Life expectancy in Bulgaria at birth in 2012 was 74.4 years, below the European Union average, according to the Health at a Glance: Europe 2014 joint report by the European Commission and the Organisation for Economic Co-operation and Development (OECD), released on December 3 2014.
For Bulgarian women born in 2012, life expectancy was 77.9 years and for men, 70.9 years, the report said. For the EU, the figures were 82.2 years and 76.1 years, respectively.
The third edition of Health at a Glance: Europe presents the latest information on health and health systems in 35 European countries, including all European Union Member States, candidate countries (with the exception of Albania due to limited data availability) and European Free Trade Association (EFTA) countries.
Life expectancy at birth in EU member states increased by over five years between 1990 and 2012 to 79.2 years, the report said.
However, the gap between the highest life expectancies (Spain, Italy and France) and the lowest (Lithuania, Latvia, Bulgaria and Romania) has not fallen since 1990.
Highly educated men and women are likely to live several years longer and to be in better health.
For example, in some central and eastern European countries, 65-year-old men with a high level of education can expect to live four to seven years longer than those with a low education level, according to the report.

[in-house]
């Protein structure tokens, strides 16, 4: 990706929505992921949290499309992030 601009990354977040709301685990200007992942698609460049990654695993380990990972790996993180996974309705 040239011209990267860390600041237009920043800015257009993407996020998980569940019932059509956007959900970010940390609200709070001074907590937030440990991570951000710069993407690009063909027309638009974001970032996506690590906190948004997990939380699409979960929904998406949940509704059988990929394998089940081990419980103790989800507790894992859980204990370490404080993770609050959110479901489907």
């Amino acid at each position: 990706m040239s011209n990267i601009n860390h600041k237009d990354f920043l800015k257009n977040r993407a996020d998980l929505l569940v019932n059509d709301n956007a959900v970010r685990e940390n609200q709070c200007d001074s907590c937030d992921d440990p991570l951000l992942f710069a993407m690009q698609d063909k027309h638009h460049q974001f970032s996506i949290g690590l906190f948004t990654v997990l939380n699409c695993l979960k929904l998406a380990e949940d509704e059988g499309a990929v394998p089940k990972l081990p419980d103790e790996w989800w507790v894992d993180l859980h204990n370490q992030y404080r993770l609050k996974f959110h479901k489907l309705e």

On average across EU countries, women live six years longer than men. This gender gap is one year only for healthy life years (defined as the number of years of life free of activity limitation).
Spain, Italy and France lead a large group of about two-thirds of EU countries in which life expectancy at birth now exceeds 80 years.
Life expectancy remained below 80 years in central and eastern European countries as well as in the three Baltic countries.
Since 1990, there have been significant increases in life expectancy in all EU member states, due mainly to a marked reduction in mortality from cardiovascular diseases, particularly among people aged 50 to 65.
Estonia has achieved the largest gains since 1990 (around seven years), followed by the Czech Republic (6.6 years), while Lithuania and Bulgaria have achieved much smaller gains (around three years).
Cardiovascular diseases are the main cause of mortality in nearly all EU member states, accounting for almost 40% of all deaths in the region in 2011.
Cancer is the second leading cause of mortality in EU member states after diseases of the circulatory system, accounting for 24 per cent of all deaths in 2011.
In 2011, cancer mortality rates were lowest in Cyprus, Finland, Bulgaria, Sweden and Switzerland, with rates at least 15 per cent lower than the EU average.
They were highest in some central and eastern European countries, including Hungary, Croatia, the Slovak Republic, Slovenia and Denmark, with rates at least 15 per cent higher than the EU average, the report said.
Infant mortality, the rate at which babies and children of less than one year of age die, reflects the effect of economic and social conditions on the health of mothers and newborns, as well as the effectiveness of health systems, the report said.
In most European countries, infant mortality is low and there is little difference in rates.
A small group of countries, however, have infant mortality rates above five deaths per 1 000 live births. In 2012, rates ranged from a low of less than three deaths per 1 000 live births in Nordic countries (with the exception of Denmark), Slovenia, Luxembourg, the Czech Republic, Italy and Greece, up to a high of nine in Romania and about eight in Bulgaria.
(Photo: Lech Karol Pawłaszek)